The issues of truth and justice will be central to any effort to deal with the past. As its most prominent indictee, Milosevic had no incentive to cooperate with the war crimes tribunal set up by the United Nations to prosecute abuses in the former Yugoslavia. In contrast, Kostunica, in an encouraging move, recently agreed to allow the court to open offices in Belgrade. While Kostunica has previously criticized the court and is unlikely to hand over Milosevic for prosecution any time soon, the president’s recent statements do not rule out that possibility in the long run. Instead, he carefully explains that Milosevic’s extradition to the Hague is not yet a priority.

Kostunica’s reformist Foreign Minister, Goran Svilanovic, has announced plans to set up a truth commission to establish the facts about Serbia’s war crimes. If properly constituted, this commission, too, would represent an important step forward. Although reconciliation seems far too ambitious a word to employ in today’s Kosovo, a frank acknowledgment of past abuses by the Serbian authorities could only improve relations between Serbs and Albanians.

The Impact of the Kosovo and U.S. Elections

Not only Kostunica’s victory, but also the victory of moderate political forces in Kosovo’s own recent elections fuels hopes for improved relations between Kosovo and Serbia. Although Ibrahim Rugova, the leader of the winning party, has ruled out dialogue with Belgrade prior to the release of Albanian prisoners, he is generally much more open to the possibility than is his main opponent, former guerrilla leader Hashim Thaqi.

A final important variable is the incoming U.S. administration and its approach to the province. Bush’s October suggestion that U.S. troops should no longer participate in Balkans peacekeeping received wide press coverage in the region, sending a collective shudder through Kosovo’s ethnic Albanian population. On the narrow issue of troop deployment, Bush’s views may not be terribly meaningful, as European military units already make up the majority of soldiers stationed in the province. Yet it is what Bush’s comments revealed about his foreign policy priorities that worried Kosovar Albanians, who see U.S. involvement as crucial to their security. A Gore presidency, with Richard Holbrooke as a potential Secretary of State, would be their clear preference.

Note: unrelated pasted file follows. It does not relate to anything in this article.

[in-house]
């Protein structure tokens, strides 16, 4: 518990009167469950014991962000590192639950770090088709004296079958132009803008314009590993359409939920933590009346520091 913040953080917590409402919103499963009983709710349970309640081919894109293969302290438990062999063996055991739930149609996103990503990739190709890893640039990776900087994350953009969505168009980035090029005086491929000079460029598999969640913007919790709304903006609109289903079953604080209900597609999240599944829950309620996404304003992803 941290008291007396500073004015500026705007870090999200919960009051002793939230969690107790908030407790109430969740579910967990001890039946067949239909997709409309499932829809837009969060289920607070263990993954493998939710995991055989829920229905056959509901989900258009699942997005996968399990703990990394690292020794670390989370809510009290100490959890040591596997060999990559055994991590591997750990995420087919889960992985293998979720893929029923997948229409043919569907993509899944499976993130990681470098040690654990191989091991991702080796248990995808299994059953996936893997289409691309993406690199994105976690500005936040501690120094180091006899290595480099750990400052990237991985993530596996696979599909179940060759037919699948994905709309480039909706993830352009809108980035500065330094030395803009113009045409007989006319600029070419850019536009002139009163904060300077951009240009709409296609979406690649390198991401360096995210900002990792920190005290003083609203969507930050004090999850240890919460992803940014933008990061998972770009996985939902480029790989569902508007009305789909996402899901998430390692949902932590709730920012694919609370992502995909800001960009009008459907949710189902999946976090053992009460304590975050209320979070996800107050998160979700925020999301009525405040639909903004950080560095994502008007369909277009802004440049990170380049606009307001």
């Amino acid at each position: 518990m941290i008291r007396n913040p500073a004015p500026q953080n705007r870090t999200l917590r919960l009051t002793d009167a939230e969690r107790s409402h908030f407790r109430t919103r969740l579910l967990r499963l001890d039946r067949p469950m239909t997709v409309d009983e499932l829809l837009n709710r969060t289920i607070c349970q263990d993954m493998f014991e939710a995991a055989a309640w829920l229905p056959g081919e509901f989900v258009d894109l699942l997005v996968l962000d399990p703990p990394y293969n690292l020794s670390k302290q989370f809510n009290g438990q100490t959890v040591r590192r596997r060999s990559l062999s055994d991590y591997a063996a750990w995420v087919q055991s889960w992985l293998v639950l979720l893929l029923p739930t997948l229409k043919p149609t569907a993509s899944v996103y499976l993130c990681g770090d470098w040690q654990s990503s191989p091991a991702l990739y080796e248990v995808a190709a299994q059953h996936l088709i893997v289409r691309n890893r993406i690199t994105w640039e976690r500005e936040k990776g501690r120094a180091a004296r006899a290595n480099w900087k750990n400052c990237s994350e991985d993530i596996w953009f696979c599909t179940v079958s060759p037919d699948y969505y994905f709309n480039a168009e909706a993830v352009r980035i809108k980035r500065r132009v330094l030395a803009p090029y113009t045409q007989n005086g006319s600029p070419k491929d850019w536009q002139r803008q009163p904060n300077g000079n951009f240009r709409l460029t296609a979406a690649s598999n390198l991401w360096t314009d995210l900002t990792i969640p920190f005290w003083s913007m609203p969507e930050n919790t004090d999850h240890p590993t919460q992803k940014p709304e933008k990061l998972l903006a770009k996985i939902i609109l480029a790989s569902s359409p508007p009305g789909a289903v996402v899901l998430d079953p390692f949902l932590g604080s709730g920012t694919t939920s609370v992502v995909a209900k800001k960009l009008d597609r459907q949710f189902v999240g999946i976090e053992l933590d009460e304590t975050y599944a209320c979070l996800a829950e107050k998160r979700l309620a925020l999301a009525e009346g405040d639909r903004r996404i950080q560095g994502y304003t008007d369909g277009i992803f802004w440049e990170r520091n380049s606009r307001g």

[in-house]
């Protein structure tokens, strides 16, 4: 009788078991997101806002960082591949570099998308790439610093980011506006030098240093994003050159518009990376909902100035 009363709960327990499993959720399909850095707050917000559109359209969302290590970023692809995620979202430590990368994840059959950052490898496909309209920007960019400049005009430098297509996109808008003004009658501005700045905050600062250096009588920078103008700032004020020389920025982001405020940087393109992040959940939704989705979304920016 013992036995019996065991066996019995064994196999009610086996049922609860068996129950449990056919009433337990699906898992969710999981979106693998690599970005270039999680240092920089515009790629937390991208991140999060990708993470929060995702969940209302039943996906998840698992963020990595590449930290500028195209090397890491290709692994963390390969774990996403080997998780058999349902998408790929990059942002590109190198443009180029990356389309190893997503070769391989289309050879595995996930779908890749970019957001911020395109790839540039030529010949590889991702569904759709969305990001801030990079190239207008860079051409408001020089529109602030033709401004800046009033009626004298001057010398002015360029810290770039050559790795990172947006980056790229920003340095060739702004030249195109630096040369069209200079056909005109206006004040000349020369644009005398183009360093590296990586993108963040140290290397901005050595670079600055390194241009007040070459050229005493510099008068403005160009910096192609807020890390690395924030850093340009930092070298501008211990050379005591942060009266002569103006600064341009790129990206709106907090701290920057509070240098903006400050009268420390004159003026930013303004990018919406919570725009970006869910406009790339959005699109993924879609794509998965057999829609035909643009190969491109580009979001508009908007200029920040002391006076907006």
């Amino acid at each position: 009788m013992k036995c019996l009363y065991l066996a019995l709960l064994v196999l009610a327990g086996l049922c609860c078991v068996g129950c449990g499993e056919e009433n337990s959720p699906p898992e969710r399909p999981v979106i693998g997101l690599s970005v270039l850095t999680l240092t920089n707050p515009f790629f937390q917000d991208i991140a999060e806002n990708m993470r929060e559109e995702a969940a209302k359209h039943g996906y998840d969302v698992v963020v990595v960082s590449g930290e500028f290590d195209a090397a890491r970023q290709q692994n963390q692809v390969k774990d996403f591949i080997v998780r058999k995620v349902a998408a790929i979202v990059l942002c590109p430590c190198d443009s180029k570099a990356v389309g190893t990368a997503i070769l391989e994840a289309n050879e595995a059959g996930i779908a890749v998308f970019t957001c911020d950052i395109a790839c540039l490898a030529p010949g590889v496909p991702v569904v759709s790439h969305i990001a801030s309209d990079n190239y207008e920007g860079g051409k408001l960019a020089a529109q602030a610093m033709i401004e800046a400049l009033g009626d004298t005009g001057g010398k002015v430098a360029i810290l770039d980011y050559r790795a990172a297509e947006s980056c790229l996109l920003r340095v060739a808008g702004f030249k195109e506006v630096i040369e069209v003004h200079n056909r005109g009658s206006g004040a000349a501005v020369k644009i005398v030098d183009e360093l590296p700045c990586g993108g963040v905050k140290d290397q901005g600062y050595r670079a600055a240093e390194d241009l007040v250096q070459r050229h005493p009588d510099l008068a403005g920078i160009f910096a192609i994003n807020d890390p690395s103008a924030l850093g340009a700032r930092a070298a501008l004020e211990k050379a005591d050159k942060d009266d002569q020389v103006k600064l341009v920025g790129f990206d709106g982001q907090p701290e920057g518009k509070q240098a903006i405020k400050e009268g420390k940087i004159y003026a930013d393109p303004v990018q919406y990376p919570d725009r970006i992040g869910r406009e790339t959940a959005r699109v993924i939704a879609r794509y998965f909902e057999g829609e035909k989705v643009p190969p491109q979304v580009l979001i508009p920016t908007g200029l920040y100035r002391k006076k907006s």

The most difficult and perhaps intractable issue of all is, of course, that of Kosovo’s future legal status. The conflict over this issue is plain: Even the most moderate Kosovar Albanian leaders insist on independence; even moderate Serbs insist that Kosovo is and will remain part of Serbia. The U.N. resolution authorizing NATO’s deployment in the province employs constructive ambiguity to evade the question, and the U.N. administration has skillfully capitalized on this ambiguity. But at some point the status issue will have to be resolved.

Certainly, Belgrade’s systematic human rights abuses against Kosovar Albanians have weakened its claims to sovereign power over the province. Yet it should be emphasized that, measured by the same criteria, the ethnic Albanians also have an extremely poor record. Serbs, Roma (Gypsies), Muslim Slavs, and other ethnic minorities in Kosovo have fallen victim to egregious and often well-planned abuses committed by ethnic Albanians, including summary executions, rapes, and kidnappings; over 200,000 members of ethnic minorities have fled the province since NATO’s entry. To date, the Kosovar Albanian majority has in no way demonstrated that it would govern the province fairly.

Ultimately, if the goals of democracy and human rights protection are achieved in Kosovo and Serbia proper, the status question should become less important. If each group could be confident that the other would fully respect its rights, each would feel much less need to control military and government power. This remains the key issue facing Kosovo.

Joanne Mariner, a FindLaw columnist, is Deputy Director of the Americas division of Human Rights Watch. She recently returned from a week in Kosovo.